Background: The objective of this study was to validate the Impact of a Child with Congenital Anomalies on Parents (ICCAP) questionnaire. ICCAP was newly designed to assess the impact of giving birth to a child with severe anatomical congenital anomalies (CA) on parental quality of life as a result of early stress. Methods: At 6 weeks and 6 months after birth, mothers and fathers of 100 children with severe CA were asked to complete the ICCAP questionnaire and the SF36. The ICCAP questionnaire measures six domains: contact with caregivers, social network, partner relationship, state of mind, child acceptance, and fears and anxiety. Reliability (i.e. internal consistency and test-retest) and validity were tested and the ICCAP was compared to the SF-36. Results: Confirmatory factor analysis resulted in 6 six a priori constructed subscales covering different psychological and social domains of parental quality of life as a result of early stress. Reliability estimates (congeneric approach) ranged from .49 to .92. Positive correlations with SF-36 scales ranging from .34 to .77 confirmed congruent validity. Correlations between ICCAP subscales and children's biographic characteristics, primary CA, and medical care as well as parental biographic and demographic variables ranged from -.23 to .58 and thus indicated known-group validity of the instrument. Over time both mothers and fathers showed changes on subscales (Cohen's d varied from .07 to .49), while the test-retest reliability estimates varied from .42 to .91. Conclusion: The ICCAP is a reliable and valid instrument for clinical practice. It enables early signaling of parental quality of life as a result of early stress, and thus early intervention.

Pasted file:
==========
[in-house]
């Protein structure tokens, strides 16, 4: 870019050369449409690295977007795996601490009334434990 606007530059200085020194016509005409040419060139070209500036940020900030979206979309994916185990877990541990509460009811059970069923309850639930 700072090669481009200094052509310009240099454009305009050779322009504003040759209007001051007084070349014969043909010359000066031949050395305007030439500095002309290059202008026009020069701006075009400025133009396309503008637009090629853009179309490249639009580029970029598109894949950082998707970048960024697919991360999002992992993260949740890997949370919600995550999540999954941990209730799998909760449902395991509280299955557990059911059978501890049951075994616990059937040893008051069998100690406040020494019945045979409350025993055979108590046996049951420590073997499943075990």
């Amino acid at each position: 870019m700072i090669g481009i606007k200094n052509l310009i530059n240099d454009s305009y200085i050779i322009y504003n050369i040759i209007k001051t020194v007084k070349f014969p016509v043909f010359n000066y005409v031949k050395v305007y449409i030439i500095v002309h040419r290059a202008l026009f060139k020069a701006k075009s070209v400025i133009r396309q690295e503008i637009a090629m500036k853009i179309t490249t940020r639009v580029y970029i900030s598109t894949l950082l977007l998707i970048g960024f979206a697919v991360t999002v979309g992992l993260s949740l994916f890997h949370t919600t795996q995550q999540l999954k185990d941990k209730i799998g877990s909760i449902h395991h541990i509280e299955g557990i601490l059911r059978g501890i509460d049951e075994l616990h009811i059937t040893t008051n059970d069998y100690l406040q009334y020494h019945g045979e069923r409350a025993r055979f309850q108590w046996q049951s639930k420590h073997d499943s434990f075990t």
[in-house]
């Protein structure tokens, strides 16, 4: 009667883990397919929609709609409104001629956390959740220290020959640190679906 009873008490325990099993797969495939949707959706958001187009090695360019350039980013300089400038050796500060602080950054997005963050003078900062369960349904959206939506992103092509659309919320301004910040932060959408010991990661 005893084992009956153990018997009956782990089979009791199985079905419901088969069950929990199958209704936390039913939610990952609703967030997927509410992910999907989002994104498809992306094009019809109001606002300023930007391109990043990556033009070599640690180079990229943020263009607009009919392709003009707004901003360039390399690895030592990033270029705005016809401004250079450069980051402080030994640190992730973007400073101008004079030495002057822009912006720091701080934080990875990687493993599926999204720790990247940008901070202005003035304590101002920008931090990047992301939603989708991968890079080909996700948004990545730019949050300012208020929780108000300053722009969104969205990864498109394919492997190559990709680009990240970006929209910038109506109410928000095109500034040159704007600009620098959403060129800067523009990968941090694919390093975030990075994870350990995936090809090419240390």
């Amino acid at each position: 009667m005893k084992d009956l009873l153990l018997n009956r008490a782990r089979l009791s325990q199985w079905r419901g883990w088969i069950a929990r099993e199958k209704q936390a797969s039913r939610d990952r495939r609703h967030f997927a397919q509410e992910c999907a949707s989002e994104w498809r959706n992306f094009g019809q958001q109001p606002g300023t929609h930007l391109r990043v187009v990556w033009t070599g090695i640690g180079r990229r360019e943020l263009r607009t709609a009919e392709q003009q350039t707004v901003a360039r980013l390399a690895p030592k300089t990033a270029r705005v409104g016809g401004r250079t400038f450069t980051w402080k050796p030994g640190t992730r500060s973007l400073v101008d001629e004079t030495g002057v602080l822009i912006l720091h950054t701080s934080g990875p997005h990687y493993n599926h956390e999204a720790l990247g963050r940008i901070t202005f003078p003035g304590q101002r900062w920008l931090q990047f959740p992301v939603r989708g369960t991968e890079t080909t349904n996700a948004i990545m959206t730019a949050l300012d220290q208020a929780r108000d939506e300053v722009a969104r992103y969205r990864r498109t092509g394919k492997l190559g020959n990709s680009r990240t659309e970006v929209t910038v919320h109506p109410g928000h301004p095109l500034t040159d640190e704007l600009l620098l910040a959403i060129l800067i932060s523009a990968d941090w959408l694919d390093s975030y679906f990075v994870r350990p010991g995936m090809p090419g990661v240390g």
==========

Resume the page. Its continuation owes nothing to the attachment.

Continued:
Additional Metadata
Persistent URL dx.doi.org/10.1186/1477-7525-6-102, hdl.handle.net/1765/32442
Citation
Mazer, P., Gischler, S.J., Koot, J.M., Tibboel, D., van Dijk, M., & Duivenvoorden, H.J.. (2008). Impact of a child with congenital anomalies on parents (ICCAP) questionnaire; a psychometric analysis. Health and Quality of Life Outcomes, 6. doi:10.1186/1477-7525-6-102